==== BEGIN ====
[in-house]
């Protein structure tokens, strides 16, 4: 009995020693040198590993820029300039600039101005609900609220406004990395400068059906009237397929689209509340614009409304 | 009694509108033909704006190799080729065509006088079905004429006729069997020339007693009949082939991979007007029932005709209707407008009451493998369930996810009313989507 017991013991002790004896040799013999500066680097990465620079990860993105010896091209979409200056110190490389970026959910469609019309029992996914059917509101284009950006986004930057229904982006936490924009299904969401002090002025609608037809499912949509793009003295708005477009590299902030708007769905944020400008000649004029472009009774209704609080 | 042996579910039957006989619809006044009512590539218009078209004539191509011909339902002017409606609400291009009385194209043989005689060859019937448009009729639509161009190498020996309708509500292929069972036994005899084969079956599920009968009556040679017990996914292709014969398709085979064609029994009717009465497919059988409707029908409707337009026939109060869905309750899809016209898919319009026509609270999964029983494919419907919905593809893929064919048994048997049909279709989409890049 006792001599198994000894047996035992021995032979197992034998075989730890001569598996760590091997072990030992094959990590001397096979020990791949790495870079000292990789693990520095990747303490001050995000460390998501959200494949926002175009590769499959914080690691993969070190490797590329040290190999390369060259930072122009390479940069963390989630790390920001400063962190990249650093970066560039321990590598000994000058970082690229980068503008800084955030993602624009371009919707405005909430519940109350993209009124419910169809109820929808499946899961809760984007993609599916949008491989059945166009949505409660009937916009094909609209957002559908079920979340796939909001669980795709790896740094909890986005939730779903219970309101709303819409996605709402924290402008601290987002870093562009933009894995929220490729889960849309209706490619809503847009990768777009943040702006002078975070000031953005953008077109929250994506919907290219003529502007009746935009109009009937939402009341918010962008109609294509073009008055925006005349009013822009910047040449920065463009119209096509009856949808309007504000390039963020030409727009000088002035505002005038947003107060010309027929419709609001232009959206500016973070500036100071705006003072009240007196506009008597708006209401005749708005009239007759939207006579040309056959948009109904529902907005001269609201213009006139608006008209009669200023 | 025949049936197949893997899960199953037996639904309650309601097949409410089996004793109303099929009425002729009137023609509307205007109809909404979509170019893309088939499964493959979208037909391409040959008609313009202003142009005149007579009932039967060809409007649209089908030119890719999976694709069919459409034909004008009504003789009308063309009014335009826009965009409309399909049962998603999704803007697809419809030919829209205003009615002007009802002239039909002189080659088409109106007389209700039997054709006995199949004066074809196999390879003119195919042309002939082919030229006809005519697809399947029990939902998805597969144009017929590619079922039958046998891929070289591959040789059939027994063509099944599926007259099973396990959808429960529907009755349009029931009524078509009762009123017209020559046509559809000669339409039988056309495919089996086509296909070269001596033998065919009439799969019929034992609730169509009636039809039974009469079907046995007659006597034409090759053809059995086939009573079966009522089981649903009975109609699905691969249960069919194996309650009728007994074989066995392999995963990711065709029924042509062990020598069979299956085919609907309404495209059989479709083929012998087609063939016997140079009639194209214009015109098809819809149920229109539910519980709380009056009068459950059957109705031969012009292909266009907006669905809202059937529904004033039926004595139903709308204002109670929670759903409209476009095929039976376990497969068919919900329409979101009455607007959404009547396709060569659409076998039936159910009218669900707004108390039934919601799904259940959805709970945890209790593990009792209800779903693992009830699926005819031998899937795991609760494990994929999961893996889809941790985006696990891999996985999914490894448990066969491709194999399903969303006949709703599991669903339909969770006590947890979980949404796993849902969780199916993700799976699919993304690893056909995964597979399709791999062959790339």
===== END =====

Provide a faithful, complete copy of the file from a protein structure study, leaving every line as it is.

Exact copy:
[in-house]
């Protein structure tokens, strides 16, 4: 009995020693040198590993820029300039600039101005609900609220406004990395400068059906009237397929689209509340614009409304 | 009694509108033909704006190799080729065509006088079905004429006729069997020339007693009949082939991979007007029932005709209707407008009451493998369930996810009313989507 017991013991002790004896040799013999500066680097990465620079990860993105010896091209979409200056110190490389970026959910469609019309029992996914059917509101284009950006986004930057229904982006936490924009299904969401002090002025609608037809499912949509793009003295708005477009590299902030708007769905944020400008000649004029472009009774209704609080 | 042996579910039957006989619809006044009512590539218009078209004539191509011909339902002017409606609400291009009385194209043989005689060859019937448009009729639509161009190498020996309708509500292929069972036994005899084969079956599920009968009556040679017990996914292709014969398709085979064609029994009717009465497919059988409707029908409707337009026939109060869905309750899809016209898919319009026509609270999964029983494919419907919905593809893929064919048994048997049909279709989409890049 006792001599198994000894047996035992021995032979197992034998075989730890001569598996760590091997072990030992094959990590001397096979020990791949790495870079000292990789693990520095990747303490001050995000460390998501959200494949926002175009590769499959914080690691993969070190490797590329040290190999390369060259930072122009390479940069963390989630790390920001400063962190990249650093970066560039321990590598000994000058970082690229980068503008800084955030993602624009371009919707405005909430519940109350993209009124419910169809109820929808499946899961809760984007993609599916949008491989059945166009949505409660009937916009094909609209957002559908079920979340796939909001669980795709790896740094909890986005939730779903219970309101709303819409996605709402924290402008601290987002870093562009933009894995929220490729889960849309209706490619809503847009990768777009943040702006002078975070000031953005953008077109929250994506919907290219003529502007009746935009109009009937939402009341918010962008109609294509073009008055925006005349009013822009910047040449920065463009119209096509009856949808309007504000390039963020030409727009000088002035505002005038947003107060010309027929419709609001232009959206500016973070500036100071705006003072009240007196506009008597708006209401005749708005009239007759939207006579040309056959948009109904529902907005001269609201213009006139608006008209009669200023 | 025949049936197949893997899960199953037996639904309650309601097949409410089996004793109303099929009425002729009137023609509307205007109809909404979509170019893309088939499964493959979208037909391409040959008609313009202003142009005149007579009932039967060809409007649209089908030119890719999976694709069919459409034909004008009504003789009308063309009014335009826009965009409309399909049962998603999704803007697809419809030919829209205003009615002007009802002239039909002189080659088409109106007389209700039997054709006995199949004066074809196999390879003119195919042309002939082919030229006809005519697809399947029990939902998805597969144009017929590619079922039958046998891929070289591959040789059939027994063509099944599926007259099973396990959808429960529907009755349009029931009524078509009762009123017209020559046509559809000669339409039988056309495919089996086509296909070269001596033998065919009439799969019929034992609730169509009636039809039974009469079907046995007659006597034409090759053809059995086939009573079966009522089981649903009975109609699905691969249960069919194996309650009728007994074989066995392999995963990711065709029924042509062990020598069979299956085919609907309404495209059989479709083929012998087609063939016997140079009639194209214009015109098809819809149920229109539910519980709380009056009068459950059957109705031969012009292909266009907006669905809202059937529904004033039926004595139903709308204002109670929670759903409209476009095929039976376990497969068919919900329409979101009455607007959404009547396709060569659409076998039936159910009218669900707004108390039934919601799904259940959805709970945890209790593990009792209800779903693992009830699926005819031998899937795991609760494990994929999961893996889809941790985006696990891999996985999914490894448990066969491709194999399903969303006949709703599991669903339909969770006590947890979980949404796993849902969780199916993700799976699919993304690893056909995964597979399709791999062959790339």